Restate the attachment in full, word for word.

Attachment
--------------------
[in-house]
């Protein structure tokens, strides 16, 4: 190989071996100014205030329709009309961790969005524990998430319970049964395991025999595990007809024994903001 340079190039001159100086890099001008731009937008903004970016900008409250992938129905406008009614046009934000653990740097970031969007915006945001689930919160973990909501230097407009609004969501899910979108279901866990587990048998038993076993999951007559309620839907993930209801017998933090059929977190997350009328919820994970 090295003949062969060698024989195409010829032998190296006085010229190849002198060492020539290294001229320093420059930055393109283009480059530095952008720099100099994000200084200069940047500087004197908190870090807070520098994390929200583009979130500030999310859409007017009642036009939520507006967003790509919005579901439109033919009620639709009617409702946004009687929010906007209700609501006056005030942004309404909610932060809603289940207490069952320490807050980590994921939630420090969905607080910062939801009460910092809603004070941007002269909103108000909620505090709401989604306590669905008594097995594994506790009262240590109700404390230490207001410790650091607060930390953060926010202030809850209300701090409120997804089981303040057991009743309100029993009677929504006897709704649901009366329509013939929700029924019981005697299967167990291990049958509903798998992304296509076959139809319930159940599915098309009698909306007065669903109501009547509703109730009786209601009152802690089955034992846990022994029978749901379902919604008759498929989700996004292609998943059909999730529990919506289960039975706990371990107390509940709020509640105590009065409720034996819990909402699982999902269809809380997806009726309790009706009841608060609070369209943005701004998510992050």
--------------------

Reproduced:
[in-house]
């Protein structure tokens, strides 16, 4: 190989071996100014205030329709009309961790969005524990998430319970049964395991025999595990007809024994903001 340079190039001159100086890099001008731009937008903004970016900008409250992938129905406008009614046009934000653990740097970031969007915006945001689930919160973990909501230097407009609004969501899910979108279901866990587990048998038993076993999951007559309620839907993930209801017998933090059929977190997350009328919820994970 090295003949062969060698024989195409010829032998190296006085010229190849002198060492020539290294001229320093420059930055393109283009480059530095952008720099100099994000200084200069940047500087004197908190870090807070520098994390929200583009979130500030999310859409007017009642036009939520507006967003790509919005579901439109033919009620639709009617409702946004009687929010906007209700609501006056005030942004309404909610932060809603289940207490069952320490807050980590994921939630420090969905607080910062939801009460910092809603004070941007002269909103108000909620505090709401989604306590669905008594097995594994506790009262240590109700404390230490207001410790650091607060930390953060926010202030809850209300701090409120997804089981303040057991009743309100029993009677929504006897709704649901009366329509013939929700029924019981005697299967167990291990049958509903798998992304296509076959139809319930159940599915098309009698909306007065669903109501009547509703109730009786209601009152802690089955034992846990022994029978749901379902919604008759498929989700996004292609998943059909999730529990919506289960039975706990371990107390509940709020509640105590009065409720034996819990909402699982999902269809809380997806009726309790009706009841608060609070369209943005701004998510992050």